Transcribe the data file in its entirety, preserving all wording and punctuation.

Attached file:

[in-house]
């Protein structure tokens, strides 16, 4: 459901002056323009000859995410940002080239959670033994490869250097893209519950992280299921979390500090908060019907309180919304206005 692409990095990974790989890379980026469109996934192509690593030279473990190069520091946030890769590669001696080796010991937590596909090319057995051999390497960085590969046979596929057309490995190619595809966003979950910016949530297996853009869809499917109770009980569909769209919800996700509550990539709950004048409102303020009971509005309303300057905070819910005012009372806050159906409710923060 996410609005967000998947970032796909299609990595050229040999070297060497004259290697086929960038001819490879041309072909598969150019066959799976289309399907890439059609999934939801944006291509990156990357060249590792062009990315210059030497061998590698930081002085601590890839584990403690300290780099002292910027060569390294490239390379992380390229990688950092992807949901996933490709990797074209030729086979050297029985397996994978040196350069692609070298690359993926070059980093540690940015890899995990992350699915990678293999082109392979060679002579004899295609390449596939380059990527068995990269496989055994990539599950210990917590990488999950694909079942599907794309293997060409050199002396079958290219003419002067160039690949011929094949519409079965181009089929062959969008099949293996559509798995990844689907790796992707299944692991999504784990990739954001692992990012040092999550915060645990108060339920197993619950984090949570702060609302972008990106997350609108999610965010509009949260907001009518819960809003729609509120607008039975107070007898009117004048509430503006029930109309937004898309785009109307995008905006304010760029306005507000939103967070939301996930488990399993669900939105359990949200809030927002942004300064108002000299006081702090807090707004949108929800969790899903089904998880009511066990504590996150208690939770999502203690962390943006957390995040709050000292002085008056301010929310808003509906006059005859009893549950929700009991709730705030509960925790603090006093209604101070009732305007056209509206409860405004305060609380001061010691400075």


[in-house]
């Protein structure tokens, strides 16, 4: 459901002056323009000859995410940002080239959670033994490869250097893209519950992280299921979390500090908060019907309180919304206005 692409990095990974790989890379980026469109996934192509690593030279473990190069520091946030890769590669001696080796010991937590596909090319057995051999390497960085590969046979596929057309490995190619595809966003979950910016949530297996853009869809499917109770009980569909769209919800996700509550990539709950004048409102303020009971509005309303300057905070819910005012009372806050159906409710923060 996410609005967000998947970032796909299609990595050229040999070297060497004259290697086929960038001819490879041309072909598969150019066959799976289309399907890439059609999934939801944006291509990156990357060249590792062009990315210059030497061998590698930081002085601590890839584990403690300290780099002292910027060569390294490239390379992380390229990688950092992807949901996933490709990797074209030729086979050297029985397996994978040196350069692609070298690359993926070059980093540690940015890899995990992350699915990678293999082109392979060679002579004899295609390449596939380059990527068995990269496989055994990539599950210990917590990488999950694909079942599907794309293997060409050199002396079958290219003419002067160039690949011929094949519409079965181009089929062959969008099949293996559509798995990844689907790796992707299944692991999504784990990739954001692992990012040092999550915060645990108060339920197993619950984090949570702060609302972008990106997350609108999610965010509009949260907001009518819960809003729609509120607008039975107070007898009117004048509430503006029930109309937004898309785009109307995008905006304010760029306005507000939103967070939301996930488990399993669900939105359990949200809030927002942004300064108002000299006081702090807090707004949108929800969790899903089904998880009511066990504590996150208690939770999502203690962390943006957390995040709050000292002085008056301010929310808003509906006059005859009893549950929700009991709730705030509960925790603090006093209604101070009732305007056209509206409860405004305060609380001061010691400075």